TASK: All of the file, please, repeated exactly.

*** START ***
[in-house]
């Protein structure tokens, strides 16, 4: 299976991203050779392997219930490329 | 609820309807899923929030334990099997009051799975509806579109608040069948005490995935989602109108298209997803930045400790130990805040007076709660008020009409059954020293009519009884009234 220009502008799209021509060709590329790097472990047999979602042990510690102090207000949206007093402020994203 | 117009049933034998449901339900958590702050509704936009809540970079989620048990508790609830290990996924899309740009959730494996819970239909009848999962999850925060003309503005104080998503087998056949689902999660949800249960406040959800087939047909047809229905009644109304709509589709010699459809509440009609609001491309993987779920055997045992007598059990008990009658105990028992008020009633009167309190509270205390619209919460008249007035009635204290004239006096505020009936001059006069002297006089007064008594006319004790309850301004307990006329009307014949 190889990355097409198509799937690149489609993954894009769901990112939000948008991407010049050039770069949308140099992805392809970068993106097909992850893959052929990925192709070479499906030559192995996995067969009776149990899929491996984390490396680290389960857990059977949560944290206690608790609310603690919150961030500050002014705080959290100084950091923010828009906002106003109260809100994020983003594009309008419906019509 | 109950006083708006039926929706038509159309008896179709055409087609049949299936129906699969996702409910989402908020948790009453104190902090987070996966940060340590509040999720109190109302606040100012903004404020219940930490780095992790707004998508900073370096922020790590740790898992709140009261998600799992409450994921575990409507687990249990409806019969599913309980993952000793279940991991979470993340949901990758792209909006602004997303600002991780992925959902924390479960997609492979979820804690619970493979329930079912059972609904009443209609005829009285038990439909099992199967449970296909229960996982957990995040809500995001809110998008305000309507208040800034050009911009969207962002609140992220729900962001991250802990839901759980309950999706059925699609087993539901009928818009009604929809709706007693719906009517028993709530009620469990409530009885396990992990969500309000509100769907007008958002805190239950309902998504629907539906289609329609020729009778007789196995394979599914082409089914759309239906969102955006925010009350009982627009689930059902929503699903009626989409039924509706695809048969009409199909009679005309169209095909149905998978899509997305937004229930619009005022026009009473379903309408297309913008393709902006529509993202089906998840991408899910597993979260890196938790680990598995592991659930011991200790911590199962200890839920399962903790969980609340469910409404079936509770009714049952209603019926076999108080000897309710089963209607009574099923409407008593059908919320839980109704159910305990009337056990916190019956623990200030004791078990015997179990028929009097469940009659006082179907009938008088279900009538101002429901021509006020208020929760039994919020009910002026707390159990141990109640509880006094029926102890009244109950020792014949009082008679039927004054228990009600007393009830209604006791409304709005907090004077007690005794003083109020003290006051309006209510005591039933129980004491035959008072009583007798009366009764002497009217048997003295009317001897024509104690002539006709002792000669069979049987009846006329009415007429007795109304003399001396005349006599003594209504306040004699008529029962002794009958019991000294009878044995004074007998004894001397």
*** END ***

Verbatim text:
[in-house]
């Protein structure tokens, strides 16, 4: 299976991203050779392997219930490329 | 609820309807899923929030334990099997009051799975509806579109608040069948005490995935989602109108298209997803930045400790130990805040007076709660008020009409059954020293009519009884009234 220009502008799209021509060709590329790097472990047999979602042990510690102090207000949206007093402020994203 | 117009049933034998449901339900958590702050509704936009809540970079989620048990508790609830290990996924899309740009959730494996819970239909009848999962999850925060003309503005104080998503087998056949689902999660949800249960406040959800087939047909047809229905009644109304709509589709010699459809509440009609609001491309993987779920055997045992007598059990008990009658105990028992008020009633009167309190509270205390619209919460008249007035009635204290004239006096505020009936001059006069002297006089007064008594006319004790309850301004307990006329009307014949 190889990355097409198509799937690149489609993954894009769901990112939000948008991407010049050039770069949308140099992805392809970068993106097909992850893959052929990925192709070479499906030559192995996995067969009776149990899929491996984390490396680290389960857990059977949560944290206690608790609310603690919150961030500050002014705080959290100084950091923010828009906002106003109260809100994020983003594009309008419906019509 | 109950006083708006039926929706038509159309008896179709055409087609049949299936129906699969996702409910989402908020948790009453104190902090987070996966940060340590509040999720109190109302606040100012903004404020219940930490780095992790707004998508900073370096922020790590740790898992709140009261998600799992409450994921575990409507687990249990409806019969599913309980993952000793279940991991979470993340949901990758792209909006602004997303600002991780992925959902924390479960997609492979979820804690619970493979329930079912059972609904009443209609005829009285038990439909099992199967449970296909229960996982957990995040809500995001809110998008305000309507208040800034050009911009969207962002609140992220729900962001991250802990839901759980309950999706059925699609087993539901009928818009009604929809709706007693719906009517028993709530009620469990409530009885396990992990969500309000509100769907007008958002805190239950309902998504629907539906289609329609020729009778007789196995394979599914082409089914759309239906969102955006925010009350009982627009689930059902929503699903009626989409039924509706695809048969009409199909009679005309169209095909149905998978899509997305937004229930619009005022026009009473379903309408297309913008393709902006529509993202089906998840991408899910597993979260890196938790680990598995592991659930011991200790911590199962200890839920399962903790969980609340469910409404079936509770009714049952209603019926076999108080000897309710089963209607009574099923409407008593059908919320839980109704159910305990009337056990916190019956623990200030004791078990015997179990028929009097469940009659006082179907009938008088279900009538101002429901021509006020208020929760039994919020009910002026707390159990141990109640509880006094029926102890009244109950020792014949009082008679039927004054228990009600007393009830209604006791409304709005907090004077007690005794003083109020003290006051309006209510005591039933129980004491035959008072009583007798009366009764002497009217048997003295009317001897024509104690002539006709002792000669069979049987009846006329009415007429007795109304003399001396005349006599003594209504306040004699008529029962002794009958019991000294009878044995004074007998004894001397």